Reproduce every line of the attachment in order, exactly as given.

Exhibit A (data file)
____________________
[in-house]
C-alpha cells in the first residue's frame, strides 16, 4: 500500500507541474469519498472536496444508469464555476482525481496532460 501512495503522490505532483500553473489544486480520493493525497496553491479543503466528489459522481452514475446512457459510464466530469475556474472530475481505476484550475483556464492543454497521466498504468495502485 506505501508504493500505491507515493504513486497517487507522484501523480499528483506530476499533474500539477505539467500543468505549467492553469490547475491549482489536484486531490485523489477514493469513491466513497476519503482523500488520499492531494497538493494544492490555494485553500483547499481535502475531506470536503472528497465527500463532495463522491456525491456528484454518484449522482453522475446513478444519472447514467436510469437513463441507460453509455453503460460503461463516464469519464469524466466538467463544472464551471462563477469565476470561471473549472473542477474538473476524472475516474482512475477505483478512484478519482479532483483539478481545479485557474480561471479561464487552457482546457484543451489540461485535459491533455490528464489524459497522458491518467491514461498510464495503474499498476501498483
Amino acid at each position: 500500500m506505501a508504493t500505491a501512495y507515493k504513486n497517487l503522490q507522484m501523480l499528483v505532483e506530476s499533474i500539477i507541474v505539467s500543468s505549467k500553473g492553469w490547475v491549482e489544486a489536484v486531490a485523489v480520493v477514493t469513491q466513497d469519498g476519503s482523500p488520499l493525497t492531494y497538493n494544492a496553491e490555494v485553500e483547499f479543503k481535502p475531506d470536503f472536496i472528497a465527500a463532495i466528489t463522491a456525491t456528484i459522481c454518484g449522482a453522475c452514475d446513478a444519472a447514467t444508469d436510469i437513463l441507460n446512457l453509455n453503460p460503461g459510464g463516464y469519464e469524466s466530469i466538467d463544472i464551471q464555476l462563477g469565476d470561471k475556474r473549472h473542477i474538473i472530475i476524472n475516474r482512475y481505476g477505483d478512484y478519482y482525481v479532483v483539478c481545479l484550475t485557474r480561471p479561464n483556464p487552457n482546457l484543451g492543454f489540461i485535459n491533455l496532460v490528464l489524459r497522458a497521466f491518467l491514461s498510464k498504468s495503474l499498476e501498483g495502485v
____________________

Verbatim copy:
[in-house]
C-alpha cells in the first residue's frame, strides 16, 4: 500500500507541474469519498472536496444508469464555476482525481496532460 501512495503522490505532483500553473489544486480520493493525497496553491479543503466528489459522481452514475446512457459510464466530469475556474472530475481505476484550475483556464492543454497521466498504468495502485 506505501508504493500505491507515493504513486497517487507522484501523480499528483506530476499533474500539477505539467500543468505549467492553469490547475491549482489536484486531490485523489477514493469513491466513497476519503482523500488520499492531494497538493494544492490555494485553500483547499481535502475531506470536503472528497465527500463532495463522491456525491456528484454518484449522482453522475446513478444519472447514467436510469437513463441507460453509455453503460460503461463516464469519464469524466466538467463544472464551471462563477469565476470561471473549472473542477474538473476524472475516474482512475477505483478512484478519482479532483483539478481545479485557474480561471479561464487552457482546457484543451489540461485535459491533455490528464489524459497522458491518467491514461498510464495503474499498476501498483
Amino acid at each position: 500500500m506505501a508504493t500505491a501512495y507515493k504513486n497517487l503522490q507522484m501523480l499528483v505532483e506530476s499533474i500539477i507541474v505539467s500543468s505549467k500553473g492553469w490547475v491549482e489544486a489536484v486531490a485523489v480520493v477514493t469513491q466513497d469519498g476519503s482523500p488520499l493525497t492531494y497538493n494544492a496553491e490555494v485553500e483547499f479543503k481535502p475531506d470536503f472536496i472528497a465527500a463532495i466528489t463522491a456525491t456528484i459522481c454518484g449522482a453522475c452514475d446513478a444519472a447514467t444508469d436510469i437513463l441507460n446512457l453509455n453503460p460503461g459510464g463516464y469519464e469524466s466530469i466538467d463544472i464551471q464555476l462563477g469565476d470561471k475556474r473549472h473542477i474538473i472530475i476524472n475516474r482512475y481505476g477505483d478512484y478519482y482525481v479532483v483539478c481545479l484550475t485557474r480561471p479561464n483556464p487552457n482546457l484543451g492543454f489540461i485535459n491533455l496532460v490528464l489524459r497522458a497521466f491518467l491514461s498510464k498504468s495503474l499498476e501498483g495502485v